• The highest paid CEO was Anthony Petrello of oilfield-services company Nabors Industries, who made $68.3 million in 2013. Petrello's pay ballooned as a result of a $60 million lump sum that the company paid him to buy out his old contract. Petrello was one of a handful of chief executives who received a one-time boost in pay because boards of directors decided to re-negotiate CEO contracts under pressure from shareholders. Freeport-McMoRan Copper & Gold CEO Richard Adkerson also received a one-time payment of $36.7 million to renegotiate his contract. His total pay, $55.3 million, made him the third-highest paid CEO last year.
  • The second-highest paid CEO among companies in the S&P 500 was Leslie Moonves of CBS. Moonves' total compensation rose 9 percent to $65.6 million in 2013, a year when the company's stock rose nearly 70 percent. "CBS's share appreciation was not only the highest among major media companies, it was near the top of the entire S&P 500," CBS said in a statement. "Mr. Moonves' compensation is reflective of his continued strong leadership."

But the punchline: what, according to AP, was the reason for this compensation surge to all time highs? "A soaring stock market."

Over the last several years, companies' boards of directors have tweaked executive compensation to answer critics' calls for CEO pay to be more attuned to performance. They've cut back on stock options and cash bonuses, which were criticized for rewarding executives even when a company did poorly. Boards of directors have placed more emphasis on paying CEOs in stock instead of cash and stock options.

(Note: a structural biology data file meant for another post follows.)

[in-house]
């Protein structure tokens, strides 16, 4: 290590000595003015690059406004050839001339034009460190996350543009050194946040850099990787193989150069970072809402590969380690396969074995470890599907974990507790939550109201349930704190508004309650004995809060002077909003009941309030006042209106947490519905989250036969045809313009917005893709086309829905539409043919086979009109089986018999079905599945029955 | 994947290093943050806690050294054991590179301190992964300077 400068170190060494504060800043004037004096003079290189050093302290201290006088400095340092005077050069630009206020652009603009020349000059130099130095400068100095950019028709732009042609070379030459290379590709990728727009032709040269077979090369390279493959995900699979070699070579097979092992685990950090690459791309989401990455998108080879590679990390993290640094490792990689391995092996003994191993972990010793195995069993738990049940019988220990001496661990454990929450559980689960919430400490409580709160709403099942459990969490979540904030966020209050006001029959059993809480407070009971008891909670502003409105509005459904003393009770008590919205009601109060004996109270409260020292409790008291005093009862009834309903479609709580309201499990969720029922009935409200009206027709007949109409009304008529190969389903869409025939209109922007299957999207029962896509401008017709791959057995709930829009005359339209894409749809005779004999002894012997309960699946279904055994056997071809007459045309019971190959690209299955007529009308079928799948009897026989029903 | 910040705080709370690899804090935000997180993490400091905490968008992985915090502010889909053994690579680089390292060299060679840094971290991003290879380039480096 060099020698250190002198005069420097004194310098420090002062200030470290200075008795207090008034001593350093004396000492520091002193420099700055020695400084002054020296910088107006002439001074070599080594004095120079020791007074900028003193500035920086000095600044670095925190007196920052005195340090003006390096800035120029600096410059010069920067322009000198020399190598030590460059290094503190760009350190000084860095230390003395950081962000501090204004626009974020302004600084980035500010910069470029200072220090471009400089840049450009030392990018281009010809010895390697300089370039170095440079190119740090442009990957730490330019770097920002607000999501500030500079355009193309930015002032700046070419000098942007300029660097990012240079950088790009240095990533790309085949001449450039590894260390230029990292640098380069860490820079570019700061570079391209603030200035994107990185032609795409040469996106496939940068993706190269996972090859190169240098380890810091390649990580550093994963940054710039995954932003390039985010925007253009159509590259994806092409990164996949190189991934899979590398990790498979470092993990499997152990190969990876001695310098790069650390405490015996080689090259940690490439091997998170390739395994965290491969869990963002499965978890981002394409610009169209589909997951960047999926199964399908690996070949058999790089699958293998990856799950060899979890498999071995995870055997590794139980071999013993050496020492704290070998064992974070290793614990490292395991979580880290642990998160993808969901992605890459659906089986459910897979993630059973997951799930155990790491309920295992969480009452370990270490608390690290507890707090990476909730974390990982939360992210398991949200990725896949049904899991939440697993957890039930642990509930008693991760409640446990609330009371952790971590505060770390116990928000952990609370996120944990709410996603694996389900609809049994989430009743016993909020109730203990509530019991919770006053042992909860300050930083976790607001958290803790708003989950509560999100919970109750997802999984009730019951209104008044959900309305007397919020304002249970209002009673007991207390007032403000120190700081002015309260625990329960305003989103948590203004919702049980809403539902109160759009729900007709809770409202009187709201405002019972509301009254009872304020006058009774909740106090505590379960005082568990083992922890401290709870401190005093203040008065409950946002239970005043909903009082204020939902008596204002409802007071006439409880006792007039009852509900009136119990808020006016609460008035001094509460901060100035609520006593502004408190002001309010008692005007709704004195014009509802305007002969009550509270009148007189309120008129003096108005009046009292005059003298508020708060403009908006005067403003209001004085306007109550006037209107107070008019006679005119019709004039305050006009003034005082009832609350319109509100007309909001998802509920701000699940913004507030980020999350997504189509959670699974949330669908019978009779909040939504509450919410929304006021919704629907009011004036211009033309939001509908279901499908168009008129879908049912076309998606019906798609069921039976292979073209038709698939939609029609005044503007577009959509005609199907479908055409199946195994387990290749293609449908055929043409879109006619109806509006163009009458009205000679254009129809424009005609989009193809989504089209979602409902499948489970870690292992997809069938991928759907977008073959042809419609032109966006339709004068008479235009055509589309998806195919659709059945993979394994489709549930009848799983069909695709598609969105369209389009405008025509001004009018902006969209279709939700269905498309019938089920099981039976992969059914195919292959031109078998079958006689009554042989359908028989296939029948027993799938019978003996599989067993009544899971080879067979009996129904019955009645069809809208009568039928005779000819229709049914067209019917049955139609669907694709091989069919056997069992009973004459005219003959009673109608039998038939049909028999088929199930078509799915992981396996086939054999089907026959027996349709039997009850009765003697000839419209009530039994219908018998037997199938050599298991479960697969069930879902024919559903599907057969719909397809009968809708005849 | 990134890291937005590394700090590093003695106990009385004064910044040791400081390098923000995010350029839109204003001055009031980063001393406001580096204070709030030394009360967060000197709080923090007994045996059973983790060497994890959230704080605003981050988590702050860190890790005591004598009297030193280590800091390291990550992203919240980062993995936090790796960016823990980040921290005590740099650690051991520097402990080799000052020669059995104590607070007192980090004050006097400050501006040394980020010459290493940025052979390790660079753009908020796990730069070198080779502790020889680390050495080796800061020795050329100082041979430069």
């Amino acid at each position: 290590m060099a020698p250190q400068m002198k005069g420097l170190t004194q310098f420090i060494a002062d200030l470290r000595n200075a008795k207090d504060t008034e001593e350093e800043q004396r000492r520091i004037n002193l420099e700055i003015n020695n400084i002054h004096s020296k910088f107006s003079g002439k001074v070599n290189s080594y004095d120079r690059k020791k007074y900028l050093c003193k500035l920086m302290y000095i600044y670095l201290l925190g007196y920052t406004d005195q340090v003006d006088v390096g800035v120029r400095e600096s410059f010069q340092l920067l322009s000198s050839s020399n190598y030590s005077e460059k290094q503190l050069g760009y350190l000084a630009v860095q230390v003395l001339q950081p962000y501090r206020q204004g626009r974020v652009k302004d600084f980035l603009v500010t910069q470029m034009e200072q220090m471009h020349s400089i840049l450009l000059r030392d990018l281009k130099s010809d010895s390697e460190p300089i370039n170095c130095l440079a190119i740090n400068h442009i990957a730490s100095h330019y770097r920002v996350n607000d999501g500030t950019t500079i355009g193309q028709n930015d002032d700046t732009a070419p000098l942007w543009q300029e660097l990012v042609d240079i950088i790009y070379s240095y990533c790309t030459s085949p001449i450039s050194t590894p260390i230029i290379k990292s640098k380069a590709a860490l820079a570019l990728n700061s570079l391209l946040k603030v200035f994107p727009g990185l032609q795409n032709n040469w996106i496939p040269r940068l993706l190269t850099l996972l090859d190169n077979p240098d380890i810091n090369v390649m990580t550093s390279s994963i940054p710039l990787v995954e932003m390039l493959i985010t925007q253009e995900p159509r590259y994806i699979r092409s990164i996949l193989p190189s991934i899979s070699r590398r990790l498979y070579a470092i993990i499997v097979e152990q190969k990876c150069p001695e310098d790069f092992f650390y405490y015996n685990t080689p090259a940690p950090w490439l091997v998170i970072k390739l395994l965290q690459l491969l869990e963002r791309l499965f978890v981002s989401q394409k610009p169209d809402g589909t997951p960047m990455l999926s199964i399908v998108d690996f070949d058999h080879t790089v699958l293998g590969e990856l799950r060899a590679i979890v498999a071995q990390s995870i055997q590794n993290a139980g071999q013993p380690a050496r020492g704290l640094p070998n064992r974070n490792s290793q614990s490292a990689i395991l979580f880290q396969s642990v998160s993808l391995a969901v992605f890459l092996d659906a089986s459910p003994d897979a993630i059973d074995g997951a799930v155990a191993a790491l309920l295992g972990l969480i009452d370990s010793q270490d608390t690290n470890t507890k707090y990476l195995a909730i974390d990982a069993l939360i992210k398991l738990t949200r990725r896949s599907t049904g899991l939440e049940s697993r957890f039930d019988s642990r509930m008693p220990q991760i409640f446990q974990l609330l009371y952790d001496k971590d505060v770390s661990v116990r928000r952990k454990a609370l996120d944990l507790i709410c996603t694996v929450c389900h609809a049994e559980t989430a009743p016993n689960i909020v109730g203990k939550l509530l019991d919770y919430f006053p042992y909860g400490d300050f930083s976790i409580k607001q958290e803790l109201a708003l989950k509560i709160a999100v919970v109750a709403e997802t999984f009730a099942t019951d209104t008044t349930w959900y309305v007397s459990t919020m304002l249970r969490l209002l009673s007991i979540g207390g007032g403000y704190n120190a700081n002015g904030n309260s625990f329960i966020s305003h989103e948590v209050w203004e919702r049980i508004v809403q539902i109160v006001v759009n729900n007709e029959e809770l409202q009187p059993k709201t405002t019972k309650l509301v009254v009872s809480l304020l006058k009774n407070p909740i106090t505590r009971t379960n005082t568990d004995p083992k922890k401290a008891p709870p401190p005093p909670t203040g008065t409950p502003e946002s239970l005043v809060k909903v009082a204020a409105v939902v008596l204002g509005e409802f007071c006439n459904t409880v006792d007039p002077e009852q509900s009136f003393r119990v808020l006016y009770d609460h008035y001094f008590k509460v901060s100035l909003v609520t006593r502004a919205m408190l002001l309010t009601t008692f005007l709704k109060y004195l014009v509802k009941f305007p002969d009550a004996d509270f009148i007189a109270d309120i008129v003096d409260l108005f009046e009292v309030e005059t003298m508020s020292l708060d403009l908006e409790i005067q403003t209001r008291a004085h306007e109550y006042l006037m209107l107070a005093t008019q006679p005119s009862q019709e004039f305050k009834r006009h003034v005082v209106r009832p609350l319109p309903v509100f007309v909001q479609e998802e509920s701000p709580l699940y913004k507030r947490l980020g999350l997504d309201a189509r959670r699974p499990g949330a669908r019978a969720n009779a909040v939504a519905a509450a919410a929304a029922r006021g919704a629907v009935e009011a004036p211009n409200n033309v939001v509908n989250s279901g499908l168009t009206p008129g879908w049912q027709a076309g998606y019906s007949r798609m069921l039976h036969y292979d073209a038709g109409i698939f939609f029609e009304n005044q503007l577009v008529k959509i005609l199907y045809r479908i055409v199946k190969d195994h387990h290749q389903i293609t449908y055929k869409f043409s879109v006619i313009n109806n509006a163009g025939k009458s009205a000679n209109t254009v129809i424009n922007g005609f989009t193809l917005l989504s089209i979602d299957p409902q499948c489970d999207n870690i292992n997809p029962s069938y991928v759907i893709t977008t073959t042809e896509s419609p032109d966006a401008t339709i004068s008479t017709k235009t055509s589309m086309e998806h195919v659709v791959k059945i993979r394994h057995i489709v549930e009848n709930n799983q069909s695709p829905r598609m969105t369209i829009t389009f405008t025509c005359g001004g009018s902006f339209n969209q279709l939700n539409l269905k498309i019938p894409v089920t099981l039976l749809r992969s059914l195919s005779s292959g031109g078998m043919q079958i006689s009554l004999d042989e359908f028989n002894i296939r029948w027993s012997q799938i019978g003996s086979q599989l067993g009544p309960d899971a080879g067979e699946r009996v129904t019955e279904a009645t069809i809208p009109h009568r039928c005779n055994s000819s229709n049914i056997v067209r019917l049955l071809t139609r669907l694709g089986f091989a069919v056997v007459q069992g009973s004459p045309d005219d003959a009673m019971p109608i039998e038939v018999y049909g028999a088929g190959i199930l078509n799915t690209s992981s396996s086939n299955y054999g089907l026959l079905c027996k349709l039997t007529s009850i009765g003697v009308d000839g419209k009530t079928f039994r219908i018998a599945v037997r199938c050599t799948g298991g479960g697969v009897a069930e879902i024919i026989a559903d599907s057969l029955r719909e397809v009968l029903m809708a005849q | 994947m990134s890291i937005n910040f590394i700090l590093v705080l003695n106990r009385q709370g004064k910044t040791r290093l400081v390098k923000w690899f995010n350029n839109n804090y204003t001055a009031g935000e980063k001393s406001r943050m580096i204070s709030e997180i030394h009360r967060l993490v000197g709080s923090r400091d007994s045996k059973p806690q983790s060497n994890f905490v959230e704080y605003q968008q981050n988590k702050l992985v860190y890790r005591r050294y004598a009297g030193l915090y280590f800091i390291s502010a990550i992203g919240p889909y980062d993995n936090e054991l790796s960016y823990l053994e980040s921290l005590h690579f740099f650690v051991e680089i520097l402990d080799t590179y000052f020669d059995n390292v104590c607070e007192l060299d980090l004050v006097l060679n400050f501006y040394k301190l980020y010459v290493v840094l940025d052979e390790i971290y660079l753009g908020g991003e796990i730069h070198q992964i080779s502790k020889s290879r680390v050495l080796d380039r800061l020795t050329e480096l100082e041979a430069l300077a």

Which brings us to the crux of the issue.

As we showed yesterday, in Q1 companies in the S&P 500 spent a record amount of cash not on growth (or maintenance) capex, not on employee salaries, but on stock repurchases - that one most direct way to boost a company's stock price and to "beat" Wall Street expectations by reducing the number of shares outstanding.


And now we also learn of the other "unintended" benefit of record stock buybacks, if only to CEOs: as a result of cost-indiscriminate buying back of their stock, as in using corporate cash, Corporate CEOs, whose pay is now more closely tied to stock performance than ever, were also paid the most. Ever.

Or to simply further: out of the corporate cash pocket and into the personal cash pocket. Rinse. Repeat.

And since the S&P 500 ends up at record highs, everyone is happy, except for the employees of said company, who, long after the CEO is retired on their own private island, are virtually assured of wholesale layoffs as the next management team scramble to figure out how to keep the business going under a record debt load.

But yes - it was all under duress, and none would have done it had it not been for those evil activist hedge fund investors twisting their hand to buyback their shares. Not a single one.